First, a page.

Expert Speaks on Elder Abuse

March 7, 2013  
Filed under Health & Wellness

Lillian Jeter

By Luke Baynes

Lillian Jeter prefaced her seminar at the 18th annual 50 Plus & Baby Boomers EXPO with a warning.

“Unfortunately, we’re going to talk about a very horrific topic,” she warned, before adding, “but I’m going to try to pave the way for some of you, and hopefully all of you, as to what factors to look for if you’re placing your loved one in a nursing home.”

A former lieutenant with the Charleston (S.C.) Police Department, Jeter was director of the Melbourne, Australia-based Elder Abuse Prevention Association from September 2001 to May 2011.

The horror alluded to in Jeter’s introduction to the Jan. 26 seminar was a case of sexual abuse in an Australian nursing home, perpetrated by a male staff member on several elderly females. A high-profile appearance on the Australian Broadcasting Corporation’s Lateline program by Jeter and the family of one of the victims led to the passage of mandatory reporting laws in Australia for incidents of serious physical assault and criminal sexual assault.

“If someone feels that comfortable in doing those types of incidents, can you imagine the green light that occurs when you’re just doing the basic neglects?” Jeter asked the audience at the Diamond Ballroom of the Sheraton Burlington Hotel & Conference Center.

Jeter followed that rhetorical question with a more concrete query: Why would a nursing home cover up elder abuse, be it as serious as sexual assault or simple as negligence through understaffing?

The audience responses boiled down to two distinct yet not inseparable reasons: money and reputation.

“In order to protect their reputation, they cover it up and they allow it to continue because (the elderly) are old and vulnerable and dependent and they’re going to die anyway and they cannot tell anybody, so it’s their word against everybody else’s word, even other employees,” Jeter said. “How horrific, how absolutely horrific that is.”

All of which raised the more pertinent question, and ultimate focus of Jeter’s talk, how does one choose the right nursing home for a loved one?

Jeter’s recommendations can be summarized as follows:

  • Make sure the facility is licensed.
  • Talk to the facility administrator and director of nursing. Make sure they’re “on the same sheet of music” in terms of resident care philosophy.
  • Visit the nursing home. (“I cannot believe the people that go and put their loved ones into facilities without actually going through and touring and doing their homework.”)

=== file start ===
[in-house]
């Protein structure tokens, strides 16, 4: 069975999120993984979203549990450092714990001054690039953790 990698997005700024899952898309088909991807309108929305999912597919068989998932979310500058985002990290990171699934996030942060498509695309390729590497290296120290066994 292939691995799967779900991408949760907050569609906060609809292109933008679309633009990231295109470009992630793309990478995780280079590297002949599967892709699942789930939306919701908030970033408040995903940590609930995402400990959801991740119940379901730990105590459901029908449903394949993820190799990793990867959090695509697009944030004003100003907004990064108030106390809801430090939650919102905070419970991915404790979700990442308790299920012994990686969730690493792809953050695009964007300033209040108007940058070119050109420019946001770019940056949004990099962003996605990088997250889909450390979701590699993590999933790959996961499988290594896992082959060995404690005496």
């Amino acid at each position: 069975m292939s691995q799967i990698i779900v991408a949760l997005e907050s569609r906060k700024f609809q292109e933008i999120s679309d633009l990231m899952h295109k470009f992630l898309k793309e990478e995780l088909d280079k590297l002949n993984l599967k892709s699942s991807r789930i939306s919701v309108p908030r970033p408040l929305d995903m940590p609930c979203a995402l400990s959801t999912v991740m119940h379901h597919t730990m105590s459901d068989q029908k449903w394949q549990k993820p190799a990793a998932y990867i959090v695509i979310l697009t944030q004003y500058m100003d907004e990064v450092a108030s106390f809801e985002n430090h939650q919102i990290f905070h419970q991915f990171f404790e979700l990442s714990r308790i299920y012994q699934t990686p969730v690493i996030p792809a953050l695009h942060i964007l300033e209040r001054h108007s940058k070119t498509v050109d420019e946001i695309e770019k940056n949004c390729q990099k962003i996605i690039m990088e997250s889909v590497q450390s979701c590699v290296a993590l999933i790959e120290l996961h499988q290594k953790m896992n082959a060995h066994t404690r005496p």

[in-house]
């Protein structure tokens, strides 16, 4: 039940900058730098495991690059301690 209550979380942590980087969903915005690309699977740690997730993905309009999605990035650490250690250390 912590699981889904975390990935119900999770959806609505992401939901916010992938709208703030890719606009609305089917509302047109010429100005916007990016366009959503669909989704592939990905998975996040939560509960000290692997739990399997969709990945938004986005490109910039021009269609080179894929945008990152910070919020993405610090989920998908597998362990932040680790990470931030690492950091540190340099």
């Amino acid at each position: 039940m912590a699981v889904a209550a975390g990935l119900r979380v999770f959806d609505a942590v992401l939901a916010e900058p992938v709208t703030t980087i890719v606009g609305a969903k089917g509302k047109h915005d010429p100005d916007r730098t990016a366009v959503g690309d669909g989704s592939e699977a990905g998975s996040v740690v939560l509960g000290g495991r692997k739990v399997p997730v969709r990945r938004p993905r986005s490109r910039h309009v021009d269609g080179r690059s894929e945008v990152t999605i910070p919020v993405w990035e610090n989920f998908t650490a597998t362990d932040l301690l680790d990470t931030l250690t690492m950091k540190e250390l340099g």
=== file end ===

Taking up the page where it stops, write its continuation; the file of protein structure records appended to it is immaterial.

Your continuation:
• Beware of outwardly ornate appearances. (“When you walk in the front door and see something that looks like the Sheraton, to me that’s a warning sign. That is a marketing scheme.”)
  • Can a resident be visited at any time? Can he or she leave the premises to visit family at any time? A “no” answer to either question is a red flag.
  • Ensure that a loved one’s personal physician is required to be contacted whenever a change in medication is made by facility staff.
  • Talk to other families.

Jeter put particular emphasis on the last bullet point, citing her own experience when she placed her father in a nursing home.

“Those families that had their own loved ones there, we all looked after each other. I looked after theirs, as well as they looked after my daddy when I wasn’t there,” she said. “It was like a big family.”

In closing, Jeter suggested that apart from safety concerns, a long-term care facility should be chosen based on its recognition that old age should be viewed as a stage of life to be treasured, rather than as a layover en route to the graveyard.

“One of the worst fears of those who are older is going to a nursing home. They see it as the last stop to death,” she said. “It should not be that way. It just means they have long-term care needs that need to be taken care of in a facility that has long-term care.”


Dr. Susan Wehry, commissioner of the Vermont Department of Disabilities, Aging and Independent Living, told Vermont Maturity that the department investigates approximately 1,000 cases of abuse, neglect and/or exploitation annually. The Adult Protective Services division has published a guide to recognizing abuse, neglect and exploitation of vulnerable adults, which includes a list of warning signs including:

Possible indications of physical abuse

unexplained bruises, burns, cuts, fractures, dislocations

conflicting stories about injuries

changes in physical or mental health (fear, withdrawal, anxiety)

frequent changes in health care professionals

forced isolation

signs of being restrained, such as rope marks on wrists

Possible indications of sexual abuse

full or partial disclosure, or hints, of sexual abuse

pain, itching or bruising in genital areas, thighs and upper arms

torn, stained or bloodied underclothing or bedding

sexually transmitted diseases, unusual urinary tract or vaginal infections

changes in sexual behavior/attitude, inappropriate sexualized behaviors

emotional changes

changes in personal hygiene—wetting, soiling, reluctance to undress, new obsession with washing themselves

Possible indications of emotional abuse

changes in behavior/demeanor when a certain person is present

prevention of access to friends, family, telephone, social groups

changes in mental health—withdrawn, depressed, low self-esteem, anxious

changes in sleep patterns or appetite

unexplained fear or defensiveness

The complete guide can be found at


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